An underdeveloped Relationship Story fails to bring down this sports champ.
Probably not shocking that a film about finding the science within art would receive such a high mark here, but Moneyball deserves it regardless of the subject matter. Main Character Billy Beane (Brad Pitt) hooks up with Yale grad Peter Brand (Jonah Hill) to change the way the game of baseball is played. The pair instantly square off with the old guard over the issue of how best to go about building a team (Objective Story Issue of `Approach), engaging in several attempts to get others to rethink their picks (Objective Story Focus of `Consider and Objective Story Direction of `Reconsider).
From the trailers it would seem that the Relationship Story would be found in their friendship, but Brand plays more the role of Guardian rather than the Influence Character. Instead, it is Beane's daughter Casey (Kerris Dorsey) who has the greatest impact on Billy’s development and the one who eventually drives him to change his mind about what he lets drive him (Main Character Resolve of `Changed).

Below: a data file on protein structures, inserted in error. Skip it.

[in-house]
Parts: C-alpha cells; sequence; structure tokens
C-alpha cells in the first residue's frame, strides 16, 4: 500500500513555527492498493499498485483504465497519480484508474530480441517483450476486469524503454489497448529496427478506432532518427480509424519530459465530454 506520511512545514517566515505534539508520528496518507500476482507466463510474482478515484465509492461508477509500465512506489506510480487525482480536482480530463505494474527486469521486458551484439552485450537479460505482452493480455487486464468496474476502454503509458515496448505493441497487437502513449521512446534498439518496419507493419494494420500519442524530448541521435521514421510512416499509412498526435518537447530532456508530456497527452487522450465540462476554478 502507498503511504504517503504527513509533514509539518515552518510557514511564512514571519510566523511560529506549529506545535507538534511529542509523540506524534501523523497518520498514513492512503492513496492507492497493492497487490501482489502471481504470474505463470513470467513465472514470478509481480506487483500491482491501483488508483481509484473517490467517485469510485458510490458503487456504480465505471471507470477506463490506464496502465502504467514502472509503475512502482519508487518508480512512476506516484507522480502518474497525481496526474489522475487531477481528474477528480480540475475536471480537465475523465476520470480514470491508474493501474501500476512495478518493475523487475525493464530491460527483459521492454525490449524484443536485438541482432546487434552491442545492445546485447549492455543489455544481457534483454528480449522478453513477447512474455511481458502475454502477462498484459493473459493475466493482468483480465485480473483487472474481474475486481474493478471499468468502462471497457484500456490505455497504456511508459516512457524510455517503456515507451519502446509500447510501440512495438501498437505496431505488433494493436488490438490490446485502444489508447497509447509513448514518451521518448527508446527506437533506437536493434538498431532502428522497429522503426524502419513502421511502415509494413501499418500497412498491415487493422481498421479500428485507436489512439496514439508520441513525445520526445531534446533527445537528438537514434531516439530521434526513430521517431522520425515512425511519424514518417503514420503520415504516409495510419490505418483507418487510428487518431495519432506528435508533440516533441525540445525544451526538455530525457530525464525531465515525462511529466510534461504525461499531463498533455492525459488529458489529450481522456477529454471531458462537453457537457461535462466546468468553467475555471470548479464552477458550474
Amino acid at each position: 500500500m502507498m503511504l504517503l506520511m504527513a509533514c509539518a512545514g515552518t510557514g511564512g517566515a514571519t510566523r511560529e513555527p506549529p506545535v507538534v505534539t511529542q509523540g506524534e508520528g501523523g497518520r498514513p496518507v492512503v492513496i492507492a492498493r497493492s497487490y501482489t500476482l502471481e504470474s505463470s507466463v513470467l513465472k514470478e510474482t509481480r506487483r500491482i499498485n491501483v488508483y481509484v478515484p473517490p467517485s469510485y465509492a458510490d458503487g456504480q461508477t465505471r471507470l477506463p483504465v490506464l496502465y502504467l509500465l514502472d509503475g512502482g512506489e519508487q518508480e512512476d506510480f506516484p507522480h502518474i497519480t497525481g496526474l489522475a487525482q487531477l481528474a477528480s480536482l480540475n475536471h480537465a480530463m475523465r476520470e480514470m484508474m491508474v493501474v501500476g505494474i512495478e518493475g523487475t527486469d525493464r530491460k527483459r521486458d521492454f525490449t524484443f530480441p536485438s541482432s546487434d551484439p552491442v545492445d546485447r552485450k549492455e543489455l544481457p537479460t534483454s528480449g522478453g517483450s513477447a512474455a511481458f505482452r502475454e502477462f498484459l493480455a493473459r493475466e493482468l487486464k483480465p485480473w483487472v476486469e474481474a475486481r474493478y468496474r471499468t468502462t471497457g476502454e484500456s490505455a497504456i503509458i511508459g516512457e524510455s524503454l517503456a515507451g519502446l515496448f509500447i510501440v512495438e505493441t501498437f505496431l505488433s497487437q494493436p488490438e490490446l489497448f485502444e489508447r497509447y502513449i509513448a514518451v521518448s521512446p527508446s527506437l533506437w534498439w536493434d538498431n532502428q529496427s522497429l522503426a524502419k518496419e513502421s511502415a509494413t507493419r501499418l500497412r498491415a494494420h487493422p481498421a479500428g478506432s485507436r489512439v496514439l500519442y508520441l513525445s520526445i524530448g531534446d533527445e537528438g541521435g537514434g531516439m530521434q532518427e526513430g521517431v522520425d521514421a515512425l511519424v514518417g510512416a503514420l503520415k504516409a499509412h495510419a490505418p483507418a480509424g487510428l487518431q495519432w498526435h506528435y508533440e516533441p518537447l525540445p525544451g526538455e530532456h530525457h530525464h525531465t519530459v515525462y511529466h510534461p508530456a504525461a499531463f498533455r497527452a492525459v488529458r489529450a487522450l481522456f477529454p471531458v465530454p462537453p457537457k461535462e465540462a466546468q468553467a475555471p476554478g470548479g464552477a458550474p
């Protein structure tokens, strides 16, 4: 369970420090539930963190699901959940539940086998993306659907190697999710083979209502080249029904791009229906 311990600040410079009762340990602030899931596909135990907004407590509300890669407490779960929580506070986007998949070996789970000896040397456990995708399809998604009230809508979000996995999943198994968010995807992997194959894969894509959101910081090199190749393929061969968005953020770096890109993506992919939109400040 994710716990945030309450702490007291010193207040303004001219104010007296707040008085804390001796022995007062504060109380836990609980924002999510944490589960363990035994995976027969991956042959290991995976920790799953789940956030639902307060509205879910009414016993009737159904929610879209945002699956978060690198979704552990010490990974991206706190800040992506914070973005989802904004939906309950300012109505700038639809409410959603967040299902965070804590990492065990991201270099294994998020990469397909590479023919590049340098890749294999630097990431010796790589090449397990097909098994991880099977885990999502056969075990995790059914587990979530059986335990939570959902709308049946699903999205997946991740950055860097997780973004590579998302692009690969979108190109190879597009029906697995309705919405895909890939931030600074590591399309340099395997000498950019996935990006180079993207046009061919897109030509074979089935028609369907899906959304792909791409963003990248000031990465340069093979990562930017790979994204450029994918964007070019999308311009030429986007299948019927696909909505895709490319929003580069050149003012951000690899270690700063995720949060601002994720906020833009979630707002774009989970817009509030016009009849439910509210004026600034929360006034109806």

Beane’s backstory, beautifully portrayed in key flashbacks, lays out clearly for the audience his justification for dealing with the game so rationally (Objective Story Problem of `Logic and Main Character Problem of `Logic). As Influence Character, It is Casey's responsibility to help her dad lose this chip on his shoulder (Main Character Growth of `Stop), and she does so...
Her dreams of becoming a musician work nicely against the issues he has with some of the choices he has made in his life (Influence Character Issue of `Dream and Main Character Issue of `Choice), yet their father/daughter relationship feels under-developed. The scenes of her impact come off as scenes of her impact (she even calls and tells him to literally stop!), rather than an organic occurrence. It can be difficult to rectify real world events with the needs of a completely argued story, but if there was an area that could use further development, this relationship would be a place to start.
Still, the film packs one heck of an emotional response. The Personal Triumph feels like a personal triumph, and for those who have played organized sports and lost--that's all the meaning they'll need from this film.